On 10-11 October a youthful and extremely important meeting took place in Hong Kong. This was the second congress of the Committee for a Workers’ International (CWI) section covering China, Hong Kong and also Taiwan. The congress – which was trilingual (Mandarin, Cantonese and English) – reflected the multinational character of the CWI in China and the region. Participants came from eight different nationalities – from Taiwanese to Indonesian. The congress finale – singing ‘The Internationale’ – was quite an achievement in so many languages. The congress collection, of HK$4,990, was also a strong signal that the CWI means business in China, Hong Kong and Taiwan.
For socialists, the past year has been a tumultuous one, with the end of the mass Umbrella Movement protests in Hong Kong and the shockwaves of China’s economic crisis rippling through the world economy.
“The Umbrella Revolution was the biggest mass movement in Hong Kong since 1989,” said Sally Tang Mei-ching, introducing the session on Hong Kong. In the aftermath of the struggle the social crisis has worsened, she explained. “The 25 richest tycoons have a combined wealth of HK$1.5 trillion, a sum greater than the Hong Kong government’s financial reserves,” said Sally. The numbers of working poor are rising despite the government’s claims that poverty is falling – because the official level is set so low.
The Umbrella Movement did not succeed in its goal of genuine universal suffrage because that would require nothing less than a revolutionary overthrow of the Chinese dictatorship (CCP) and the capitalist system it rests upon. The main leaders of this movement, from pan-democratic groups, students and NGOs, did not put forward a programme for such a fundamental change, nor was the strategy of occupations by themselves enough for such a task.
Since the movement subsided an uneasy standoff exists. The government is engaging in a ‘war of attrition’ using repressive steps like blocking the appointment of a pan-democrat, Johannes Chan Man-mun, as pro-vice-chancellor at HKU. But as Sally explained, the government is not confident to press ahead in the short-term with national security law Article 23, fearing this could reignite a mass movement.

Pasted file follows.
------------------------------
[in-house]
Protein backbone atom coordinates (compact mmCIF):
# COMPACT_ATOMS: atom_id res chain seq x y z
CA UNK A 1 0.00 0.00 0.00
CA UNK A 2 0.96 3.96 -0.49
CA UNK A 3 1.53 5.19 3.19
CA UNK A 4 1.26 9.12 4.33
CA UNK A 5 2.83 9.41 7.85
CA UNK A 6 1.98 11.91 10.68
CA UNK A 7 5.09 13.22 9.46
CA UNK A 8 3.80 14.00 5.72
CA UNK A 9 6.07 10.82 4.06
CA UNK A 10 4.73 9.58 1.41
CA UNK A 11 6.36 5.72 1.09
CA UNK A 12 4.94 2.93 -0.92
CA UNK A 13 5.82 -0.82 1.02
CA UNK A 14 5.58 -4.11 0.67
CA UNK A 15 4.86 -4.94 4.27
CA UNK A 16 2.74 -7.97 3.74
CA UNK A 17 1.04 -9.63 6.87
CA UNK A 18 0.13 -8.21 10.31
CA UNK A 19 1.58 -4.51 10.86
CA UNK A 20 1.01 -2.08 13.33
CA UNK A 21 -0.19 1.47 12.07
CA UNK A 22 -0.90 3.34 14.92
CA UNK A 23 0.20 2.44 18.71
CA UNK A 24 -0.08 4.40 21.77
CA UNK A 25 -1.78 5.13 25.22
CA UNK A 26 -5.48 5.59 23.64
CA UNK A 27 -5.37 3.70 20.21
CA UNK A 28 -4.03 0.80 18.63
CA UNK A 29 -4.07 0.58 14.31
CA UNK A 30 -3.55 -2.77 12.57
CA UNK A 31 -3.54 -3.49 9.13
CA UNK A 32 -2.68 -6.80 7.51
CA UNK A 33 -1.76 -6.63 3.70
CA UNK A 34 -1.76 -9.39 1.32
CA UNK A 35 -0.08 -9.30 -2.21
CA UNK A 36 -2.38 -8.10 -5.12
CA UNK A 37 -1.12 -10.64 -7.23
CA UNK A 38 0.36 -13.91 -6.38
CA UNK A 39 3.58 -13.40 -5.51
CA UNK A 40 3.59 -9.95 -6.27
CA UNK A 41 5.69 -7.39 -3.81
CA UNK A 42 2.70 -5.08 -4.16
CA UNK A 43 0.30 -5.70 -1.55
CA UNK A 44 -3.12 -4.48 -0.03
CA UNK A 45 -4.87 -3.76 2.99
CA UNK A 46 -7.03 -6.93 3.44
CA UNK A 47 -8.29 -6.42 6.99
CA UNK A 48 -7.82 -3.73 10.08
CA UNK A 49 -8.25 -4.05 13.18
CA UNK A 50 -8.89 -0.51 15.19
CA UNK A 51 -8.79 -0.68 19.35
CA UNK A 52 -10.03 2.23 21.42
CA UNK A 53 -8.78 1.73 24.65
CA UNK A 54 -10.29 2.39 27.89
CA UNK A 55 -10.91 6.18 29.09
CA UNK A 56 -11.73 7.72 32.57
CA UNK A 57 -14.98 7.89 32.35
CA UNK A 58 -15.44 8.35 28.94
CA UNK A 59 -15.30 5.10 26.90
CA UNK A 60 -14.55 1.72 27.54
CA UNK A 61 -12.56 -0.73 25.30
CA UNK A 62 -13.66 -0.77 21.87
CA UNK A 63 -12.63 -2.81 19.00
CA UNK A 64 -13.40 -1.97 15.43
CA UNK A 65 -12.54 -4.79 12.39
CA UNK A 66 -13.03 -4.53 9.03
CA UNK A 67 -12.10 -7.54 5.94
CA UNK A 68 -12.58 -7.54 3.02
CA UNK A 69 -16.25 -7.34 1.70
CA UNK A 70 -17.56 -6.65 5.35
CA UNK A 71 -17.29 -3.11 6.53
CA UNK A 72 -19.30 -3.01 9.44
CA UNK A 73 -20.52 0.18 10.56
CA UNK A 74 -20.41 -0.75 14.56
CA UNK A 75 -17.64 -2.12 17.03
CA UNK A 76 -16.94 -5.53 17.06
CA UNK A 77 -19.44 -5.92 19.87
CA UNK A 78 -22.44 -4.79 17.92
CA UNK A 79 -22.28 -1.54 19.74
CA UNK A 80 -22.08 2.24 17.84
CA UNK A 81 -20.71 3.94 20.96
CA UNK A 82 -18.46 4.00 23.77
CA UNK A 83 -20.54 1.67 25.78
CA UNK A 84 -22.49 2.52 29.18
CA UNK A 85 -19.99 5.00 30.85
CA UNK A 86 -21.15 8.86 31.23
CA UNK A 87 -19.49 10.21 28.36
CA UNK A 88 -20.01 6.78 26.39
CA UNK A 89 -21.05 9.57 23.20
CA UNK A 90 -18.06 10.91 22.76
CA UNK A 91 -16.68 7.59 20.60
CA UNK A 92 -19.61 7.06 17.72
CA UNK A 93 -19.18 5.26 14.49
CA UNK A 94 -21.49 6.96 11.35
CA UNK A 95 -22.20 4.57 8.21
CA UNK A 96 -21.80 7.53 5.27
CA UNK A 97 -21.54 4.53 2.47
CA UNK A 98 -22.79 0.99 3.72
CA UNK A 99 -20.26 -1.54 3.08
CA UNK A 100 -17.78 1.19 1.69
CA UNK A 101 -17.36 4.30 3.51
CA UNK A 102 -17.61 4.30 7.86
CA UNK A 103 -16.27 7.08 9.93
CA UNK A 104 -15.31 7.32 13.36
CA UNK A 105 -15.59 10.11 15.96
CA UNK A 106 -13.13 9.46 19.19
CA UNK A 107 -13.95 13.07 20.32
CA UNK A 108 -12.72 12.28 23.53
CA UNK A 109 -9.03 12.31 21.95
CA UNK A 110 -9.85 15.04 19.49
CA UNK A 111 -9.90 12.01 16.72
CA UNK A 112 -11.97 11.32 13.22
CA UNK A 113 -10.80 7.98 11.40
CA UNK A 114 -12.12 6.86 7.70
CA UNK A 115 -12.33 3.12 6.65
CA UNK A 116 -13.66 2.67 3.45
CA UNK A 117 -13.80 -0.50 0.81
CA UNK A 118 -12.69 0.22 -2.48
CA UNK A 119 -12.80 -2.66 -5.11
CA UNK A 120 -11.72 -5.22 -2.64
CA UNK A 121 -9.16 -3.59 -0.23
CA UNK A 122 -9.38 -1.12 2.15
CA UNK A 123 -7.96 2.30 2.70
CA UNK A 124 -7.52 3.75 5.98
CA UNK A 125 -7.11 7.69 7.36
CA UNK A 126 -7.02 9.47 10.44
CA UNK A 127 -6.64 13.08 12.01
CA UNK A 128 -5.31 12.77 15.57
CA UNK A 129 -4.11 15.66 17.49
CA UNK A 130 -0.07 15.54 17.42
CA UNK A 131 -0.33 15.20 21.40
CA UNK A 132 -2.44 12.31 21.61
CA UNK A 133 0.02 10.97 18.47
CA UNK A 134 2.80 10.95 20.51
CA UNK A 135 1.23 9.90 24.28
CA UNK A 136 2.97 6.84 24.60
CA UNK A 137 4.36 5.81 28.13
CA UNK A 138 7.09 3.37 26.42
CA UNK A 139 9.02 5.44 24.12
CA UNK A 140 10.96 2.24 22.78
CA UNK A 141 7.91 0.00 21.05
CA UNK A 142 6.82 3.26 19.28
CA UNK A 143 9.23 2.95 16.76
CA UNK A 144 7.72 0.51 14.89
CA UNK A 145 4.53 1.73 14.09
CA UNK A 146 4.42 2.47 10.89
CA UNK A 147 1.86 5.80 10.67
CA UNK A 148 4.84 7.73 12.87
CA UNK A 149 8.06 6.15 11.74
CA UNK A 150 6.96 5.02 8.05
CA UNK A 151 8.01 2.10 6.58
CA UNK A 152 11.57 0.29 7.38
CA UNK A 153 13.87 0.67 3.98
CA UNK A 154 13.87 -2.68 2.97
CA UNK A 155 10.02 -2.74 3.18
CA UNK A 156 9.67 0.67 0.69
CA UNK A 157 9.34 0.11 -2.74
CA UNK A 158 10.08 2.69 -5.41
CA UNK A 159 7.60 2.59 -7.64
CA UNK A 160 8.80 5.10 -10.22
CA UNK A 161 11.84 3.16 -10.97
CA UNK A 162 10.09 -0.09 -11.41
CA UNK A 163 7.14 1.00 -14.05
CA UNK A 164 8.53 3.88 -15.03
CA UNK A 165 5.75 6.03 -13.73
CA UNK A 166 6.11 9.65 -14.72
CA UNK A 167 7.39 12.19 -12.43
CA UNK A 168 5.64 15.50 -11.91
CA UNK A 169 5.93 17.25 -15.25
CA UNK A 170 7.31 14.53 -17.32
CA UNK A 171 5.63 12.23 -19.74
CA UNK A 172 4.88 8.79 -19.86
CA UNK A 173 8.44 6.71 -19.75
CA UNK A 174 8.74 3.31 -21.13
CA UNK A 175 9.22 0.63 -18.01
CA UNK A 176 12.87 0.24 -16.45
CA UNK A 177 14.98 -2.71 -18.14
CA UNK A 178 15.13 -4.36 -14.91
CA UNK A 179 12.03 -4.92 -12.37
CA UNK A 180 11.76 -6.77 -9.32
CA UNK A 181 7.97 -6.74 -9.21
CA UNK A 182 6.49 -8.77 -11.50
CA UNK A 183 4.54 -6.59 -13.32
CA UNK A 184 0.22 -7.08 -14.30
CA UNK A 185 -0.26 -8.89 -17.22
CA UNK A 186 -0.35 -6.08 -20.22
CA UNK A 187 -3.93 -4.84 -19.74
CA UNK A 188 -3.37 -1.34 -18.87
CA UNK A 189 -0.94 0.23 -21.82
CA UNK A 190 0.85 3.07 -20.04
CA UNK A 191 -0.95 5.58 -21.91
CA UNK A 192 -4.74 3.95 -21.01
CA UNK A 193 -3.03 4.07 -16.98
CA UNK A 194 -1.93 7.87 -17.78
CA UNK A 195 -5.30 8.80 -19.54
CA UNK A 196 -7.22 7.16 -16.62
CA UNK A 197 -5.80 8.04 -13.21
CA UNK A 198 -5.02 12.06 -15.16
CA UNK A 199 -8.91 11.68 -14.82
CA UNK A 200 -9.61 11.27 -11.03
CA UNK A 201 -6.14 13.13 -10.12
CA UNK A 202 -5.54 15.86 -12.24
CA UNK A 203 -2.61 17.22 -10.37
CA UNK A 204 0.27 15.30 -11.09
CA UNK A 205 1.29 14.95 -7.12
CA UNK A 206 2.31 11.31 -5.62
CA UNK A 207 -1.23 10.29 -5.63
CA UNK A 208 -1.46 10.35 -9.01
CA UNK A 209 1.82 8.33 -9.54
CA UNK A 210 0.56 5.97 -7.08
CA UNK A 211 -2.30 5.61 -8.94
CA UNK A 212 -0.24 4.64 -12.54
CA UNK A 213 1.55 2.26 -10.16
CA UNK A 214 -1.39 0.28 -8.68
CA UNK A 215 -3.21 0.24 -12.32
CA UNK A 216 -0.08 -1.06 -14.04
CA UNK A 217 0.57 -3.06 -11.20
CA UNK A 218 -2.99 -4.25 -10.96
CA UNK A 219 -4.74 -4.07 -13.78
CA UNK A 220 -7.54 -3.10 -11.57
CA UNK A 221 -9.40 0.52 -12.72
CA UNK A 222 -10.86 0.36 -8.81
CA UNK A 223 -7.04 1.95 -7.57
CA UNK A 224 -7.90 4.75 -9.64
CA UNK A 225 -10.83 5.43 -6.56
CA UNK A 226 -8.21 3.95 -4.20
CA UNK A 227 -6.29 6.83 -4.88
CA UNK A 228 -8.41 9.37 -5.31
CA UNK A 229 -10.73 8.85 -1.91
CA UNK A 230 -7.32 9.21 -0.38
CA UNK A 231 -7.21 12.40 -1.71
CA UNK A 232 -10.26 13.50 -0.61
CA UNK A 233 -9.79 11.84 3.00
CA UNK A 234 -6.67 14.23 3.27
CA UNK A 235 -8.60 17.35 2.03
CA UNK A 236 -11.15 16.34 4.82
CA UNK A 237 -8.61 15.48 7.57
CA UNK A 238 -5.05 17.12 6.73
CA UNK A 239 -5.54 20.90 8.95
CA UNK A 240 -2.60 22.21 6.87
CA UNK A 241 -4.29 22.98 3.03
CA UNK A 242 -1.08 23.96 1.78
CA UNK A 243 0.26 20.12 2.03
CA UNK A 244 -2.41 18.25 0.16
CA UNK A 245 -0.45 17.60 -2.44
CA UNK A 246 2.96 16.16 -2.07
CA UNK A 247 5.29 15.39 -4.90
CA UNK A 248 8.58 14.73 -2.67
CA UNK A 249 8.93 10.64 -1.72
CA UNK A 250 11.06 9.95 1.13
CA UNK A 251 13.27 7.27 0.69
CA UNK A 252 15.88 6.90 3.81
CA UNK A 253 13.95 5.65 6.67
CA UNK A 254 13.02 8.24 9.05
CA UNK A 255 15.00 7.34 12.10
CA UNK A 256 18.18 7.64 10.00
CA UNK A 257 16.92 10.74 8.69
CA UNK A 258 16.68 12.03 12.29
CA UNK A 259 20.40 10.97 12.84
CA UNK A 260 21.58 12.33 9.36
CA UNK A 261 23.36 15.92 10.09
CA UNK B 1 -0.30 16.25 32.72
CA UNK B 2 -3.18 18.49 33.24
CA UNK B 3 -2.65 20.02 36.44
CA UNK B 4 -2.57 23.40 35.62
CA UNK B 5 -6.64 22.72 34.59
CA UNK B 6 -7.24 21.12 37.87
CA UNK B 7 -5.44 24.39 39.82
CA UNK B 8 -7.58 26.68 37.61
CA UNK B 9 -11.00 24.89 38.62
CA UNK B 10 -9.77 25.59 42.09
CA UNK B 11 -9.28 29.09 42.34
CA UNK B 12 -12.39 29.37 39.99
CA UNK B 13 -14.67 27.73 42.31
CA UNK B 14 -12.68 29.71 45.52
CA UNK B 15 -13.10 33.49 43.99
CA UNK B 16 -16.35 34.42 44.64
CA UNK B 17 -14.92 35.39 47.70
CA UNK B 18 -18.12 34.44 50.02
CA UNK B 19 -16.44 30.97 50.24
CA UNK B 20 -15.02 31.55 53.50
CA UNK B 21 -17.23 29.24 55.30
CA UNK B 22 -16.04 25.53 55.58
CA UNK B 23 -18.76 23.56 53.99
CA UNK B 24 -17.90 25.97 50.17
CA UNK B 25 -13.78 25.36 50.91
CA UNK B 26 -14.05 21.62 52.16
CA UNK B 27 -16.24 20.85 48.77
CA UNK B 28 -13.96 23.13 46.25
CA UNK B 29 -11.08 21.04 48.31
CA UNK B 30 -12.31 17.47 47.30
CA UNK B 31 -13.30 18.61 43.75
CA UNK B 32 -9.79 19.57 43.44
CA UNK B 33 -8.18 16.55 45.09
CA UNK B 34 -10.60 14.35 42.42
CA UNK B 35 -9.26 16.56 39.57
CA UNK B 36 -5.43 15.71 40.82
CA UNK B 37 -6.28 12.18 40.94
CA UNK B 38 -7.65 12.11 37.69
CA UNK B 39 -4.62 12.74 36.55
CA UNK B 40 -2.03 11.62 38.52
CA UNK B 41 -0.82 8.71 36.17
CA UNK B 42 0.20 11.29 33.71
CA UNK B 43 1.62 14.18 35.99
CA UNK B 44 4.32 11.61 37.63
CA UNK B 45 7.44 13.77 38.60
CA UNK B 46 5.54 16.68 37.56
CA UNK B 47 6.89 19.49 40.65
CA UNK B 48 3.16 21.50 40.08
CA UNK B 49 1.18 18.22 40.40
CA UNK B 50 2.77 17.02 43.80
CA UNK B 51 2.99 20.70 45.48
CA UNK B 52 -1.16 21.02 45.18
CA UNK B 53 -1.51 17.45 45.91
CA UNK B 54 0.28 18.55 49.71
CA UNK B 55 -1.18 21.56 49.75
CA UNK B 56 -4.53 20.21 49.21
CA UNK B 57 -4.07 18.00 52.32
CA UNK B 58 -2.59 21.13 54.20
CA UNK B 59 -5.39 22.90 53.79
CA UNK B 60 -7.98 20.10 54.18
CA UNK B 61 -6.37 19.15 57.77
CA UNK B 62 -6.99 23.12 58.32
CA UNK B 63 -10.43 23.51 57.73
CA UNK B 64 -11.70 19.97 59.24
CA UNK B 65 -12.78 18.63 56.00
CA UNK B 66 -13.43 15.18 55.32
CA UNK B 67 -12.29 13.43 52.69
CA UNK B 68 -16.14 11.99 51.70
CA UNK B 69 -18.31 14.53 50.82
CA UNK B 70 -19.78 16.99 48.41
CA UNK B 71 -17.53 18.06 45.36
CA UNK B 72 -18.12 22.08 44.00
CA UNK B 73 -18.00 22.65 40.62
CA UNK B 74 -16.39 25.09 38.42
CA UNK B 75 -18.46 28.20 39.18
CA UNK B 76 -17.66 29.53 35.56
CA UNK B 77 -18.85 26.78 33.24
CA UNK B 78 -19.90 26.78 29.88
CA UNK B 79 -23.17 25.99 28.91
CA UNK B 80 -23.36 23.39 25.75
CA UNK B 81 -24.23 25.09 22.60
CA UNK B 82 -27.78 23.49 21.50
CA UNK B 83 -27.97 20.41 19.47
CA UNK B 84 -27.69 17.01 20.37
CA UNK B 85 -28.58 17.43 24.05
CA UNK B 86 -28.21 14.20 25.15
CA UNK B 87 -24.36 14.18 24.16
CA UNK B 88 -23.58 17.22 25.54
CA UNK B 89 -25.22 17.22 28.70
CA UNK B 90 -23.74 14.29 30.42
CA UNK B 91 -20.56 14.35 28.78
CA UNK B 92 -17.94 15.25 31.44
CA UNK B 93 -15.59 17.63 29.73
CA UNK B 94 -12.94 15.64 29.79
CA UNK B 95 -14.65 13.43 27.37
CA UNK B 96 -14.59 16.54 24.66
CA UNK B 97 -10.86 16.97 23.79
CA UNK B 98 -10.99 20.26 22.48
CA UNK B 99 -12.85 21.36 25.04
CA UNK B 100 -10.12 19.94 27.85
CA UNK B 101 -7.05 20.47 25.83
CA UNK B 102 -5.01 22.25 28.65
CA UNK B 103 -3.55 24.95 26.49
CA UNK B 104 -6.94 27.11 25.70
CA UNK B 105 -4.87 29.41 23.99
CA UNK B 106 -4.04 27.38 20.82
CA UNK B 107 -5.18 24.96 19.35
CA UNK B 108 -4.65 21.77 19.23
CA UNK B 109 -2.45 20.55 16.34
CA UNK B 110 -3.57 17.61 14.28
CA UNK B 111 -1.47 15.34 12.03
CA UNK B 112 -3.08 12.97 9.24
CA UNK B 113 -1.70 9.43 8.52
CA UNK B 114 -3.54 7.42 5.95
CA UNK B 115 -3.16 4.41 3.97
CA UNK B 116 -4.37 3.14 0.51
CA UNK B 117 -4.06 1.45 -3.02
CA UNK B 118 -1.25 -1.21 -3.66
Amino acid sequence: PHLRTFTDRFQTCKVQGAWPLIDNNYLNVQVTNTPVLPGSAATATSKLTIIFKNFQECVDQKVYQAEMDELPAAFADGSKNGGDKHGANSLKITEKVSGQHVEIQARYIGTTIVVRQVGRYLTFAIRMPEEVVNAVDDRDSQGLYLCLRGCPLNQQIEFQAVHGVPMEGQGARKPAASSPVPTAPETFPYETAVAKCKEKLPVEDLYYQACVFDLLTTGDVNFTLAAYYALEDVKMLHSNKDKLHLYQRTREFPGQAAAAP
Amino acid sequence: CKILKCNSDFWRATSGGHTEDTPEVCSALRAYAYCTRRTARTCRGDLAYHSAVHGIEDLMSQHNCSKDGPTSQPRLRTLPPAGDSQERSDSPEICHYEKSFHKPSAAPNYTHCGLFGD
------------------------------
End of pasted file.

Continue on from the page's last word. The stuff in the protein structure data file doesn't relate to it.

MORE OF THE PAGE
Nathan from Hong Kong reported on the important work that Socialist Action (CWI in Hong Kong) has done in support of migrant workers and refugees. Recent protests by migrant domestic workers again highlighted Hong Kong’s unequal and discriminatory employment laws.
“Migrants marched in September to demand an increase in the minimum wage to HK$4,500 per month. But for local workers the minimum wage is higher, HK$6,149 per month. As there is still no law on standard working hours in Hong Kong, it is common for migrants to work 60, 70 or more hours every week. The government instead only granted a HK$100 increase to HK$4,110 per month, which means the wage for migrant workers has increased by just $250 over 17 years,” Nathan explained.
“A billionaire was created every five days in China last year, and every five days 41,000 farmers were driven off their land, 22,000 people died from air pollution-related diseases, and 930 workers were killed in industrial accidents.”
These comments were made by Pasha, introducing one of the best sessions of the congress – the discussion on China. Mainland China comrades participated in the congress by video link-up.
The wages of China’s vast migrant workforce increased 13.9 percent in 2013, Pasha explained, while per capita living expenses increased by 21.7 percent. This was mostly due to the rise in accommodation costs, which now account for around 50 percent of total living expenses for migrant workers. This was the situation before the economic crisis struck with full force as it has done this year.
The downturn has led to a sharp upturn in industrial disputes, with 1,642 strikes during the first nine months of 2015, compared to 1,379 strikes in the full year 2014, and 656 in 2013, he said. Three quarters of strikes this year (1,211) were over wage arrears.
Pasha outlined the effects of the crash that has erased over 40 percent of the value of the Chinese stock market. This is just a symptom of a much deeper economic malaise reflected in record levels of debt, industrial overcapacity and deflation, he said.
Gary, a young shop worker, said that China’s official trade unions represent the interests either of company profits or of state security and ‘stability’. The authority of the official unions is therefore very low. The Fushun Honda workers’ strike in 2010 was a turning point. From this the name ‘black union’ (allied with the police) gained currency – this is worse than a ‘yellow union’ (allied with the company).